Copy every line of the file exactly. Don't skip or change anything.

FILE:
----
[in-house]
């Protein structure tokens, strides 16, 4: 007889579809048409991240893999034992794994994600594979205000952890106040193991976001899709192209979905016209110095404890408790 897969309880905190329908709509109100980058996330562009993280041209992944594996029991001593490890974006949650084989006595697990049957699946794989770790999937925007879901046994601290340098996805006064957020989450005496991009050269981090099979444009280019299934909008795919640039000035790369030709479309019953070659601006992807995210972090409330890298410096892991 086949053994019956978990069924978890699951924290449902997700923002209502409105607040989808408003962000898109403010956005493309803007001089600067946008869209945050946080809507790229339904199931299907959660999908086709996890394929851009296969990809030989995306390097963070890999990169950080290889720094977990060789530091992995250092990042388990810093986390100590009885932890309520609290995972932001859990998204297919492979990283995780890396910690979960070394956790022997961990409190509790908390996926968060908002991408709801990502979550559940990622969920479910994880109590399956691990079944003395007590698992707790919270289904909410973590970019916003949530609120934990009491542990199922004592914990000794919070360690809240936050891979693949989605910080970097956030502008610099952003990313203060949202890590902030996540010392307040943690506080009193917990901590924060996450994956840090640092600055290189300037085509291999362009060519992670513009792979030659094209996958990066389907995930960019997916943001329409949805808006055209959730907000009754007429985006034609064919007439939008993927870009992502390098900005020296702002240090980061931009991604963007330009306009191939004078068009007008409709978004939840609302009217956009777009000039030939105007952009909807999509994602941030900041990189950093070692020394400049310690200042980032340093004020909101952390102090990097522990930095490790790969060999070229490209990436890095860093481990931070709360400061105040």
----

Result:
[in-house]
């Protein structure tokens, strides 16, 4: 007889579809048409991240893999034992794994994600594979205000952890106040193991976001899709192209979905016209110095404890408790 897969309880905190329908709509109100980058996330562009993280041209992944594996029991001593490890974006949650084989006595697990049957699946794989770790999937925007879901046994601290340098996805006064957020989450005496991009050269981090099979444009280019299934909008795919640039000035790369030709479309019953070659601006992807995210972090409330890298410096892991 086949053994019956978990069924978890699951924290449902997700923002209502409105607040989808408003962000898109403010956005493309803007001089600067946008869209945050946080809507790229339904199931299907959660999908086709996890394929851009296969990809030989995306390097963070890999990169950080290889720094977990060789530091992995250092990042388990810093986390100590009885932890309520609290995972932001859990998204297919492979990283995780890396910690979960070394956790022997961990409190509790908390996926968060908002991408709801990502979550559940990622969920479910994880109590399956691990079944003395007590698992707790919270289904909410973590970019916003949530609120934990009491542990199922004592914990000794919070360690809240936050891979693949989605910080970097956030502008610099952003990313203060949202890590902030996540010392307040943690506080009193917990901590924060996450994956840090640092600055290189300037085509291999362009060519992670513009792979030659094209996958990066389907995930960019997916943001329409949805808006055209959730907000009754007429985006034609064919007439939008993927870009992502390098900005020296702002240090980061931009991604963007330009306009191939004078068009007008409709978004939840609302009217956009777009000039030939105007952009909807999509994602941030900041990189950093070692020394400049310690200042980032340093004020909101952390102090990097522990930095490790790969060999070229490209990436890095860093481990931070709360400061105040």